Monday, March 22, 2010

Houses of Ideas, Mystery and Secrets

A friend of mine walked into the comic shop.

Not a strange thing at all to see a friend of mine walk into the place where I've met a lot of my friends. The difference was, that I hadn't actually seen him inside the shop for a good long while. He did what he usually does; he looked around, looked at trades and asked how I was doing.

This time something was different. Very different. He was measured, subdued.
This time he was doing something different; he was quietly placing things back upon the shelves.

"Is everything cool," I asked.

"Yeah, I just don't do it anymore. I stopped reading comics."

I wish I could say that I was stunned. I wish I could say I was incredulous. I wish I could say I did everything within my power to show him what he was missing.

None of the above ever happened.

What I actually said and did actually made more sense to me than nearly anything I've said and done in awhile.

"I really can't blame you."

And that was it. We exchanged goodbyes and this friend of mine, one who taught me to appreciate the craft involved in comics, walked out, empty-handed. Done.

Done with something that had, for over thirty years, brought a smile to his face.

Not me.


It made me sad that there was nothing I could say or would want to say to convince him otherwise. He was done and I respected and fully understood why.

He was simply done.

Done with grinding it out, month after month, hoping the comics you adored would give you some reason to do so again.

Done with the monthly grind of "consequences that would rock (insert here) to his/her/its very foundations" only to have them not really amount to much at all.

Done with watching the companies who treated you with a bit of dignity when you were a kid, viewing you as nothing more than a demographic to bleed dry, in effect, creating a dying one at that.

Done with a hobby that seems to value nostalgia over creative innovation.

Done with companies who actually had enough respect for their readership that they would let loose upon your imagination the likes of Alan Moore, John Byrne, George Perez, Frank Miller, Neil Gaiman, Grant Morrison, Chris Claremont, Marv Wolfman, Howard Chaykin, Art Adams and just let them create the comics they'd like to read.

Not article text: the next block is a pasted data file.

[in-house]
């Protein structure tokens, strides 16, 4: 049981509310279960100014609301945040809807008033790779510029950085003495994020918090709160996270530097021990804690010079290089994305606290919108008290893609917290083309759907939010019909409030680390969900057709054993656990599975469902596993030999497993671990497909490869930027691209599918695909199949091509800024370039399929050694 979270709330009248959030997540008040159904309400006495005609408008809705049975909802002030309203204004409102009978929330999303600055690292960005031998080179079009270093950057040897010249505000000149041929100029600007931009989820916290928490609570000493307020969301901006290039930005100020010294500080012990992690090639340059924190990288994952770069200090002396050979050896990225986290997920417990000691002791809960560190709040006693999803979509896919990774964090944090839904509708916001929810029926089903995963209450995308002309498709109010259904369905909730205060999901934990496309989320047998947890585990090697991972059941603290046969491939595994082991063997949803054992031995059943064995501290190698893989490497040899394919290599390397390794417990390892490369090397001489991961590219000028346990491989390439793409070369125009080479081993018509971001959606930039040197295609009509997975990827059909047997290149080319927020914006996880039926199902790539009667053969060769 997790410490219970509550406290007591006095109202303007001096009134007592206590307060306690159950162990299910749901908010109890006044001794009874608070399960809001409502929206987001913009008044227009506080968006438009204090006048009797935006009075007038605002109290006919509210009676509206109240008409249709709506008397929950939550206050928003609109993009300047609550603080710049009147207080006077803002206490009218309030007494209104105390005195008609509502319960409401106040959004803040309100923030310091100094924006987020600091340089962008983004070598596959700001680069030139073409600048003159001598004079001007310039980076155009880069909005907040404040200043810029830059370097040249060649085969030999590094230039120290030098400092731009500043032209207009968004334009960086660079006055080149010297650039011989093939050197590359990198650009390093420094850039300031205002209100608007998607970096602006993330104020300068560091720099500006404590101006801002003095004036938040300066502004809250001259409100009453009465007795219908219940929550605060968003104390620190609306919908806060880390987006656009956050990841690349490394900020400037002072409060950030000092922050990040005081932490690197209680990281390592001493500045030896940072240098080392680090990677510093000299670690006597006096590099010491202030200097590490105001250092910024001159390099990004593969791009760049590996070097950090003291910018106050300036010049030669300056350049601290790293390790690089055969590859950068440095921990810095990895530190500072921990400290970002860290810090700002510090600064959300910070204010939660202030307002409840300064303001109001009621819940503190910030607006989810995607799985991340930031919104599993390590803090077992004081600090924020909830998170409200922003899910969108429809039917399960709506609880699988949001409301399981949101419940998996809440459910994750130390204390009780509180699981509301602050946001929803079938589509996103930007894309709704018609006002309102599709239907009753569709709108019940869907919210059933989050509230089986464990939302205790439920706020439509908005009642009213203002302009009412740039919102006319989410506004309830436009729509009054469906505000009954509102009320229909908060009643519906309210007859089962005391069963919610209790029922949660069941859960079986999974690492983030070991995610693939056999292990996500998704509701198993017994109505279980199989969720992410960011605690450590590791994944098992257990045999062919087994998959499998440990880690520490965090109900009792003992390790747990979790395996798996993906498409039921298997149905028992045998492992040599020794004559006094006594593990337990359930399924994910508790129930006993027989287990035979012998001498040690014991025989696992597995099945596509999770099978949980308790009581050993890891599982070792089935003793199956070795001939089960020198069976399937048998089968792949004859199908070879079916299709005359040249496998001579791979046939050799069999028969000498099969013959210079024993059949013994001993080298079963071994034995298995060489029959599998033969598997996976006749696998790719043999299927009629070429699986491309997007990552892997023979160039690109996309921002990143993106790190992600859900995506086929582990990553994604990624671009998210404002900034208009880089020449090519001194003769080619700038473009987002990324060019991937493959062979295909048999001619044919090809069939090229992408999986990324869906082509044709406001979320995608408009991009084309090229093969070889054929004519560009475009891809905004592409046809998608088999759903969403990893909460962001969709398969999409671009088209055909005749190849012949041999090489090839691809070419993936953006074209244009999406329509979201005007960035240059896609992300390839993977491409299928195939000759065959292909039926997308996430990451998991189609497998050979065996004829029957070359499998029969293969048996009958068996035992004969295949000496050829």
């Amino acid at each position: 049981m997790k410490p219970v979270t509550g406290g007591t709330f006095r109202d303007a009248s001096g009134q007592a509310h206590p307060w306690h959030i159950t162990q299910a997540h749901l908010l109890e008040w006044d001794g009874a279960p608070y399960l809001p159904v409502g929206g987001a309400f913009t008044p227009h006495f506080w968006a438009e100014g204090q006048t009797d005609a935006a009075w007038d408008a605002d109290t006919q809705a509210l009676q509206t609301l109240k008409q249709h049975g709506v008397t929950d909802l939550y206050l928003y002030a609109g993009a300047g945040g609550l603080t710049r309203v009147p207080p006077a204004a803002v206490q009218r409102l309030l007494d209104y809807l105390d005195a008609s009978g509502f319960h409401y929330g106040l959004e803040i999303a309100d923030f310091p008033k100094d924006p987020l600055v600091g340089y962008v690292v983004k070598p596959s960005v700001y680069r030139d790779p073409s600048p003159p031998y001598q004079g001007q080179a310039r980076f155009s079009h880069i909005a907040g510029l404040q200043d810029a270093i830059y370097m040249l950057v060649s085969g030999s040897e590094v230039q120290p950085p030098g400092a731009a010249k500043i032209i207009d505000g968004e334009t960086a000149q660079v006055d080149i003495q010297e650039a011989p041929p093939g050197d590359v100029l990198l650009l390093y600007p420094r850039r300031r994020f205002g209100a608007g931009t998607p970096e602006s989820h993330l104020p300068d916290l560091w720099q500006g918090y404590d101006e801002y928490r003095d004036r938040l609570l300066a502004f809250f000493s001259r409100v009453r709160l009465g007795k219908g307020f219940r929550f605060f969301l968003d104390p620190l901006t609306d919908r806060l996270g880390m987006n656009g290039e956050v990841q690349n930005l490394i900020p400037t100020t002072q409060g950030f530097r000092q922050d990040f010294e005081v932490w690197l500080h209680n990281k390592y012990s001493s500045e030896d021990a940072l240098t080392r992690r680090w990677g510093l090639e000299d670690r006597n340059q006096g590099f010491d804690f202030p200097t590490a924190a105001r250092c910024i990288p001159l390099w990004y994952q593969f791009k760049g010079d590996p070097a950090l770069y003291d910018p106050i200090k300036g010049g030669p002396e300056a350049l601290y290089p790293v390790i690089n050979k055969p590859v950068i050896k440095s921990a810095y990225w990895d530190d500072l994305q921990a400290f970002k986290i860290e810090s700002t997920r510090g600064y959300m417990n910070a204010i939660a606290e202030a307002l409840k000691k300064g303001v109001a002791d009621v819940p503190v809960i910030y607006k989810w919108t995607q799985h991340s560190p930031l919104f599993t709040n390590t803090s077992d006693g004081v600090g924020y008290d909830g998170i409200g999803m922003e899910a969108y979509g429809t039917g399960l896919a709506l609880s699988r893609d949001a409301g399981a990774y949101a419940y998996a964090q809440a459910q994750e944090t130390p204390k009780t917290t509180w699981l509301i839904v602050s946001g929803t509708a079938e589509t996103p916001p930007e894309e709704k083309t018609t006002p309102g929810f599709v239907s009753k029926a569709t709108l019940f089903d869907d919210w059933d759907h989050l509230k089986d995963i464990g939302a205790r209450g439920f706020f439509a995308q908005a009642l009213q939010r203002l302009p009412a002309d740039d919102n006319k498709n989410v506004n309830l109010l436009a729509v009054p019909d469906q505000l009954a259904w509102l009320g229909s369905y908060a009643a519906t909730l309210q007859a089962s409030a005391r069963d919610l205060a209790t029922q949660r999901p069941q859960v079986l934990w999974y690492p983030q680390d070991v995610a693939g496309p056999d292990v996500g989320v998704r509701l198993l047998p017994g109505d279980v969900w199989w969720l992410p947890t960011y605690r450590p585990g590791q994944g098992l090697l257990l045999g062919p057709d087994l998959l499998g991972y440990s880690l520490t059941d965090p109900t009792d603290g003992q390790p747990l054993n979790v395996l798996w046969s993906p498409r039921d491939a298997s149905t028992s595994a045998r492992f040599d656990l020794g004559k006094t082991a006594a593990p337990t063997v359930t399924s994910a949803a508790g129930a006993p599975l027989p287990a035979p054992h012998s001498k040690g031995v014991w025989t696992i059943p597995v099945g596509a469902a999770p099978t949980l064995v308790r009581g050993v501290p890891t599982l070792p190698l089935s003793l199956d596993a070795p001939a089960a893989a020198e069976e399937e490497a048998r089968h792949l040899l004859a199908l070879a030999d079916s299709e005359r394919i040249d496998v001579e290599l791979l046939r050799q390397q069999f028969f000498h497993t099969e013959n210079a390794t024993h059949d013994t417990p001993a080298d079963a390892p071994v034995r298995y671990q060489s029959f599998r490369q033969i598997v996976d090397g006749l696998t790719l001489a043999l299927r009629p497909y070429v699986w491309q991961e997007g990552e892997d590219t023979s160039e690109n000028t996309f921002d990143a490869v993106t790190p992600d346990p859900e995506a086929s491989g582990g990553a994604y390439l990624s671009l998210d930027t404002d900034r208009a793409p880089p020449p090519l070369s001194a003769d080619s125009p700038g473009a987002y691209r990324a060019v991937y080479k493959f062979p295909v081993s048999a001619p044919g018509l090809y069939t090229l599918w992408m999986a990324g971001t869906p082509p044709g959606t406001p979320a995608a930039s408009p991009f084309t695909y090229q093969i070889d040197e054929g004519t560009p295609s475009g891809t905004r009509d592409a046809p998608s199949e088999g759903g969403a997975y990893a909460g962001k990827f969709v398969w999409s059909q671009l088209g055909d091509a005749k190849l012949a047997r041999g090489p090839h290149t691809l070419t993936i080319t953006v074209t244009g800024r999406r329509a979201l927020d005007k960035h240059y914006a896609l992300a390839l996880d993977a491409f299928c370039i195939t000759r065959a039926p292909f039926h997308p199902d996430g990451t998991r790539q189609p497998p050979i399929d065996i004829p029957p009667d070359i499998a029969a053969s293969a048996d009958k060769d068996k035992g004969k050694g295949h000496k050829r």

Done with characters being veiwed as nothing more than intellectual property to be exploited in other media.

Done with how the companies who create the things we loved trying to find ways to take it out of our hands and put it on computer screens.

Done with being made to feel made to feel the time and love you invested in this hobby was simply your just gathering up colored paper.

It was the look of a man who grew up and realized it hadn't kept up and consequently, was left behind.

I have no answers on how to turn things around for my friend or the comics industry and I truly wish I did. This is STILL a great hobby. It is still want to be involved in.

I want to feel like an active participant in keeping this new mythology I've come to love, open and vibrant.

I want more from it than crossovers, incentive covers, colored rings and oneupsmanship.

We are being used up and we are the last generation who will allow for it.

I want comics to feel like a House of Ideas again.

What I don't want is for our Houses of Ideas, Mystery and Secrets to start feeling as though they were built on reservations. Ones we're more than willing to walk away from.

1 comment:

Adj said...

I admit, sometimes I feel like that too. I haven't been to the comic store on a Wed. for almost 9 months now (being on maternity leave means not being at work and so not near our regular store) and I kinda don't miss it. Graig still goes every week and brings our books home, but I find that sometimes I don't even read what's there for a couple of weeks.

I'm hoping my apathy is just because I'm not there every week, but I am finding that even the books I usually really enjoy aren't making me jump up and down like they used to.